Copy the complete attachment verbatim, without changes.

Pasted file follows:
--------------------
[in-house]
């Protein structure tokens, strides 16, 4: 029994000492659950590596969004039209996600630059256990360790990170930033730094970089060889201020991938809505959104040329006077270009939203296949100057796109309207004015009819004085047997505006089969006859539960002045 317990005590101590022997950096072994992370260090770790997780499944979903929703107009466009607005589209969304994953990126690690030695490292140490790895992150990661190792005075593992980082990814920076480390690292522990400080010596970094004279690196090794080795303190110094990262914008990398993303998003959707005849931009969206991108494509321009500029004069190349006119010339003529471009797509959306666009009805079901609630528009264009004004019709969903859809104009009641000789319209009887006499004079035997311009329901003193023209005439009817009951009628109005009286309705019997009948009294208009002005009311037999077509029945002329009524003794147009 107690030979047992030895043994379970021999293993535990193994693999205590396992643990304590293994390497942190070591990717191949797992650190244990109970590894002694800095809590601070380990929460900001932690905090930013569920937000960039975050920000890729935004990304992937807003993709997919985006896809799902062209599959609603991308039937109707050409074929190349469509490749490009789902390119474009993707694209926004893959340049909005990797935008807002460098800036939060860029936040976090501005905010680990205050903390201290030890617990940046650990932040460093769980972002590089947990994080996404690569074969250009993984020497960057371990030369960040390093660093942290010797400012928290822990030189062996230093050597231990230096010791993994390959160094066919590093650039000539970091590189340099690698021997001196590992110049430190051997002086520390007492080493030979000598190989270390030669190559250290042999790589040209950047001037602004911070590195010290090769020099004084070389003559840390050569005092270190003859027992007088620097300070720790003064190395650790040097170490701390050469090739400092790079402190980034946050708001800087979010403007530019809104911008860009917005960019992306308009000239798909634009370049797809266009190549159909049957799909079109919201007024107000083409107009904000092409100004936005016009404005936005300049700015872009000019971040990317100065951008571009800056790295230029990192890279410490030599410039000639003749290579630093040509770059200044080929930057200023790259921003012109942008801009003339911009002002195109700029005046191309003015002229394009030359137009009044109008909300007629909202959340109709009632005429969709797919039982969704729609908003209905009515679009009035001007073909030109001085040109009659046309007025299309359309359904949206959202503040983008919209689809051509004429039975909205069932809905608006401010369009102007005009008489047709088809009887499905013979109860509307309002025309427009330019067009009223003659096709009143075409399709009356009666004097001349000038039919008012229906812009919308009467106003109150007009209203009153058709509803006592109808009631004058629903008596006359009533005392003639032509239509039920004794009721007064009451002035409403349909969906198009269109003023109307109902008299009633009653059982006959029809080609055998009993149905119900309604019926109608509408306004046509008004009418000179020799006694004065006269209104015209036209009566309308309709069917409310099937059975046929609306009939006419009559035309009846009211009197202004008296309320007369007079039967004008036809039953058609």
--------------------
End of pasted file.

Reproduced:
[in-house]
């Protein structure tokens, strides 16, 4: 029994000492659950590596969004039209996600630059256990360790990170930033730094970089060889201020991938809505959104040329006077270009939203296949100057796109309207004015009819004085047997505006089969006859539960002045 317990005590101590022997950096072994992370260090770790997780499944979903929703107009466009607005589209969304994953990126690690030695490292140490790895992150990661190792005075593992980082990814920076480390690292522990400080010596970094004279690196090794080795303190110094990262914008990398993303998003959707005849931009969206991108494509321009500029004069190349006119010339003529471009797509959306666009009805079901609630528009264009004004019709969903859809104009009641000789319209009887006499004079035997311009329901003193023209005439009817009951009628109005009286309705019997009948009294208009002005009311037999077509029945002329009524003794147009 107690030979047992030895043994379970021999293993535990193994693999205590396992643990304590293994390497942190070591990717191949797992650190244990109970590894002694800095809590601070380990929460900001932690905090930013569920937000960039975050920000890729935004990304992937807003993709997919985006896809799902062209599959609603991308039937109707050409074929190349469509490749490009789902390119474009993707694209926004893959340049909005990797935008807002460098800036939060860029936040976090501005905010680990205050903390201290030890617990940046650990932040460093769980972002590089947990994080996404690569074969250009993984020497960057371990030369960040390093660093942290010797400012928290822990030189062996230093050597231990230096010791993994390959160094066919590093650039000539970091590189340099690698021997001196590992110049430190051997002086520390007492080493030979000598190989270390030669190559250290042999790589040209950047001037602004911070590195010290090769020099004084070389003559840390050569005092270190003859027992007088620097300070720790003064190395650790040097170490701390050469090739400092790079402190980034946050708001800087979010403007530019809104911008860009917005960019992306308009000239798909634009370049797809266009190549159909049957799909079109919201007024107000083409107009904000092409100004936005016009404005936005300049700015872009000019971040990317100065951008571009800056790295230029990192890279410490030599410039000639003749290579630093040509770059200044080929930057200023790259921003012109942008801009003339911009002002195109700029005046191309003015002229394009030359137009009044109008909300007629909202959340109709009632005429969709797919039982969704729609908003209905009515679009009035001007073909030109001085040109009659046309007025299309359309359904949206959202503040983008919209689809051509004429039975909205069932809905608006401010369009102007005009008489047709088809009887499905013979109860509307309002025309427009330019067009009223003659096709009143075409399709009356009666004097001349000038039919008012229906812009919308009467106003109150007009209203009153058709509803006592109808009631004058629903008596006359009533005392003639032509239509039920004794009721007064009451002035409403349909969906198009269109003023109307109902008299009633009653059982006959029809080609055998009993149905119900309604019926109608509408306004046509008004009418000179020799006694004065006269209104015209036209009566309308309709069917409310099937059975046929609306009939006419009559035309009846009211009197202004008296309320007369007079039967004008036809039953058609």